The “4-10” Schedule is “10-4”

Jan 10, 2015

Police Commissioner Anthony Batts explaining how the new schedule for patrol officers work.
Credit P. Kenneth Burns / WYPR

Baltimore City officials say they’re starting a new crime fighting strategy Sunday that will reduce overtime and make patrol officers happy: a new schedule. 

Commissioner Anthony Batts along with Mayor Stephanie Rawlings-Blake announced Friday that patrol officers will begin working 10-hour shifts four days a week, with three days off. Typically, officers have worked five day, eight hour shifts.  Batts called that schedule “stagnant.”

“We had three shifts; same amount of officers; no science behind it,” he said.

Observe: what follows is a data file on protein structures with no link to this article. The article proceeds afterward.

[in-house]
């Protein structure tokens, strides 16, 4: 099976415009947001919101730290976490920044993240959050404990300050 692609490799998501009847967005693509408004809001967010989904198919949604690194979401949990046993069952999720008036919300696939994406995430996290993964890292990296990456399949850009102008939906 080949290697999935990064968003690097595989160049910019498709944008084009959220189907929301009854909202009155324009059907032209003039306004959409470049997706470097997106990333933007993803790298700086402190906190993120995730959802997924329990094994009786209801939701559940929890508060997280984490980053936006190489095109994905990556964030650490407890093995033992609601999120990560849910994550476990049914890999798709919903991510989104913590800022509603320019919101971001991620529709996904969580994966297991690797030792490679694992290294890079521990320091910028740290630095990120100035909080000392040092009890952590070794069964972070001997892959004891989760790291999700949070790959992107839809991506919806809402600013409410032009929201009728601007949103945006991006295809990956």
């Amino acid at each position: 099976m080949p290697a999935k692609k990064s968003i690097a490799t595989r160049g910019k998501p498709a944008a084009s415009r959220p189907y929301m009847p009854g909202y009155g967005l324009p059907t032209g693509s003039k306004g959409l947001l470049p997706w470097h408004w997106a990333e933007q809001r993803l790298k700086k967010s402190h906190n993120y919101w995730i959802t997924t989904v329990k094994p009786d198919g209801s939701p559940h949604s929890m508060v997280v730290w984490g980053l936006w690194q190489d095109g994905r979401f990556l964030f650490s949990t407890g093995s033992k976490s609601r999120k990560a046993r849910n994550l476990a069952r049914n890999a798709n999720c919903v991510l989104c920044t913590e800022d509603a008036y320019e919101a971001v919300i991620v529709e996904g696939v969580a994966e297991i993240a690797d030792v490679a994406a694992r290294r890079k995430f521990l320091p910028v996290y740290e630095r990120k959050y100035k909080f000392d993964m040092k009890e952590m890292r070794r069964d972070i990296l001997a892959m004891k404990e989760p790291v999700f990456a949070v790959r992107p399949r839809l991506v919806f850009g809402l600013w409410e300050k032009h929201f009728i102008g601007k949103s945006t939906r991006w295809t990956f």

Batts says the new schedule will allow commanders to send officers to where they are needed the most based on service calls and overlap some schedules when necessary, making more officers available.

“As you can imagine, we’re a little busier on Friday nights in July than we are on Tuesday nights in January,” he said.

Under the old system, the city was required to pay overtime to put more officers on duty when they were needed.  While testing the new schedule in November and December, police saw a 21 percent drop in overtime costs.

The commissioner also said that the new schedule allows sergeants, lieutenants and captains to get to know the neighborhoods and their residents better.

Gene Ryan, president of Baltimore City Fraternal Order of Police Lodge No. 3, said the new schedule will help improve the city and boost morale, allowing officers to spend more time with their families.

“Everybody knows a happy cop is a productive cop,” Ryan said, “and statistics have shown that law enforcement officers [that] have increased time with their families, [have] higher morale.”